An exploration of how the actions of individual lives impact one another in the past, present and future, as one soul is shaped from a killer into a hero, and an act of kindness ripples across centuries to inspire a revolution.
Everything is connected: an 1849 diary of an ocean voyage across the Pacific, letters from a composer to his lover, a thriller about a conspiracy at a nuclear power plant, a farce about a publisher in a nursing home;, a rebellious clone in futuristic Korea, and the tale of a tribe living on post-apocalyptic Hawaii far in the future.Written by
With a budget of over $100 million, Cloud Atlas is one of the most expensive independent films to date. See more »
Frobisher refers to SIxsmith's hat as a "beat up Trilby," but the hat in question is actually a Fedora. See more »
[shivering beside the fire]
Oh, lonesome night. And babbits bawling, the wind biting the bone. Wind like this... full of voices. Ancestry howling at you, yibbering stories, all voices tied up into one. One voice differing. One voice, whispering out there, spying from the dark. The fangy devil, Old Georgie hisself. Mm. Now your ear up close, and I'll yarn you about the first time we met, eye to eye.
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When a montage is shown of all the characters the actors play, the font of the names changes with each time period. See more »
"Cloud Atlas" is nearly three hours in length, but I wasn't bored for a minute. The film alternates between six very different stories quite seamlessly, creating an exhilarating experience. It's part sci-fi, part historical drama, part love story, part comedy. Any number of things could have gone wrong with the film. All the different genres it brings together might have failed to coherently mesh. But they did, and it's something to see.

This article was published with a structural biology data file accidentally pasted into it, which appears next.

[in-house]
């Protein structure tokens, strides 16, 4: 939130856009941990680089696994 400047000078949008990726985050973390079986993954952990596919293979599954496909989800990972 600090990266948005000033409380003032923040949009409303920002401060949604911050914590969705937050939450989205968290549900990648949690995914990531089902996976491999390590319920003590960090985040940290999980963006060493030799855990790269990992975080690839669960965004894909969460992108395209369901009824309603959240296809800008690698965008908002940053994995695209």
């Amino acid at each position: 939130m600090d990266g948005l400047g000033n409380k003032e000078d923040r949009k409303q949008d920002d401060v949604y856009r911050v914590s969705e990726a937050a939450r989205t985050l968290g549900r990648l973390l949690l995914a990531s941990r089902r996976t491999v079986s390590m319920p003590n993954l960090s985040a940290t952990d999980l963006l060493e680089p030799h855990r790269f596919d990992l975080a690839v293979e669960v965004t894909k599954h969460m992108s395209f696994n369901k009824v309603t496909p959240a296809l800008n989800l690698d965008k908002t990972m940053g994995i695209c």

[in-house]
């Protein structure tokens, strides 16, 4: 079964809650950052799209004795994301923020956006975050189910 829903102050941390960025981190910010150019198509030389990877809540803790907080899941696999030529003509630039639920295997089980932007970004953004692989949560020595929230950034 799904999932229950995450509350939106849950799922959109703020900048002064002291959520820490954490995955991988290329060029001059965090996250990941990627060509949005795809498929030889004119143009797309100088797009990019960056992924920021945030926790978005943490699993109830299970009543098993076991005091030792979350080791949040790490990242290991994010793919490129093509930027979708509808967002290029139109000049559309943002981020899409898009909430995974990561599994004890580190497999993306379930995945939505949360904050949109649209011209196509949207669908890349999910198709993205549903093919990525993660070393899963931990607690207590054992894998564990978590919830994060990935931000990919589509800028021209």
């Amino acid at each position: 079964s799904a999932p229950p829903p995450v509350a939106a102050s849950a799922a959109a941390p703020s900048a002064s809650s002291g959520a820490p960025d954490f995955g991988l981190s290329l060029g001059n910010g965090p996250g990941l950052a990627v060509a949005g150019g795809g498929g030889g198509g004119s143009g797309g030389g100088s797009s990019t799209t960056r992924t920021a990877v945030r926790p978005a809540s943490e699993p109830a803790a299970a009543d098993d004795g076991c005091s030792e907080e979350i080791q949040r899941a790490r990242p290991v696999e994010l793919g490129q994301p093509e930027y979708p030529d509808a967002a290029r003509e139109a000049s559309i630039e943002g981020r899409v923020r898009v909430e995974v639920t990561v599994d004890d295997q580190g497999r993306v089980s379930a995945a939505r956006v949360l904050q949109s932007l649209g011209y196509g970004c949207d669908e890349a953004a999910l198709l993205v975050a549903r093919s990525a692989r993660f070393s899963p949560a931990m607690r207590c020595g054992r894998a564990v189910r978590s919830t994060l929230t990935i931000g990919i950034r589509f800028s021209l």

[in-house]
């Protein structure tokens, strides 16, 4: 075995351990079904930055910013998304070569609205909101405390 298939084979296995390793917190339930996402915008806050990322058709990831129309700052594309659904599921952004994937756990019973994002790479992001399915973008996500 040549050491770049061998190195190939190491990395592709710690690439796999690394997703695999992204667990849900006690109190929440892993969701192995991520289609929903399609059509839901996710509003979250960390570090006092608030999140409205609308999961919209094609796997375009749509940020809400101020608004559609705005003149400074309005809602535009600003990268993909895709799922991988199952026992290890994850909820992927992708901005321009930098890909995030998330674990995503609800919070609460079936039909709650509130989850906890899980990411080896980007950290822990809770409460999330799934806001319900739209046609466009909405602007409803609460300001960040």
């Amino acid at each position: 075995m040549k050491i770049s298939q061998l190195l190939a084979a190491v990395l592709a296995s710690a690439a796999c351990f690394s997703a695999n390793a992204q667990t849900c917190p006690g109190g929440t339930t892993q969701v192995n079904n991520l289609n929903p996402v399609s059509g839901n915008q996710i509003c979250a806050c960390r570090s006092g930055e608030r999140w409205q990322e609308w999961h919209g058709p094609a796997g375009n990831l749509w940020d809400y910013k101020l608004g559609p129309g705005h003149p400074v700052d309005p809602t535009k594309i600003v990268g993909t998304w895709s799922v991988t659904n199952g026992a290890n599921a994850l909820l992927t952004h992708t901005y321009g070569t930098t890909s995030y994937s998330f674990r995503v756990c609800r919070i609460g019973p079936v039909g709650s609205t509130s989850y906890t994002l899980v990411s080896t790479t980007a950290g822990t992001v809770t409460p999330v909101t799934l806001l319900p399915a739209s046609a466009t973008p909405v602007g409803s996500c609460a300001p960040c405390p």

The film takes us on shipboard in the 1800s, where a young man forms an unlikely bond with a stowaway, a runaway slave. It tells the sensitive, melancholy story of a promising young composer in the 1930s – separated by prejudice and misfortune from his lover, a man named Sixsmith. It also brings us to 1973, where an intrepid reporter finds herself caught up in a web of murder and intrigue. In the present day, the film offers up the comedic tale of a publisher on the run from a gang of thugs. Plunging into the future, it shows a dystopian vision of Seoul, South Korea that is comparable to "Blade Runner" and a primitive post-apocalyptic Hawaii.
Linking these stories together are the simple thematic elements of love, compassion, and a love for liberty. The correspondence between the composer Robert Frobisher and Sixsmith depicts the plain beauty of love as well as any film I have seen, as do tender moments between the central characters of the portion of the film set in the futuristic New Seoul. Even in the blatantly comic segment with Jim Broadbent as the publisher, a deep passion for freedom and human dignity shines through.
All the actors do a great job in their multiple roles. You can care for Tom Hanks one moment as a villager in a future Hawaii, and then revile him in the next scene where he plays a truly despicable doctor. The best performances are given, however, by Doona Bae and Jim Broadbent. I think they surpass all the rest. Bae plays a "fabricant", a kind of clone designed to serve humanity. Her gradual awakening to her own self-worth, to the subjugation of herself and of her people, is beautifully and movingly conveyed. She is heartbreaking in this role. Broadbent is equally excellent as the publisher Cavendish. His expressive face and popping eyes are ideal for comedy – and he's hilarious. But he's more than that. Broadbent infuses the character with a sense of sorrow and weariness at key moments. Cavendish has depth, a history, regrets from his past. Broadbent brings all this out brilliantly without losing his comic touch.
Everything in "Cloud Atlas" comes together to create a film I found thought-provoking and highly entertaining. I don't hesitate to recommend it.
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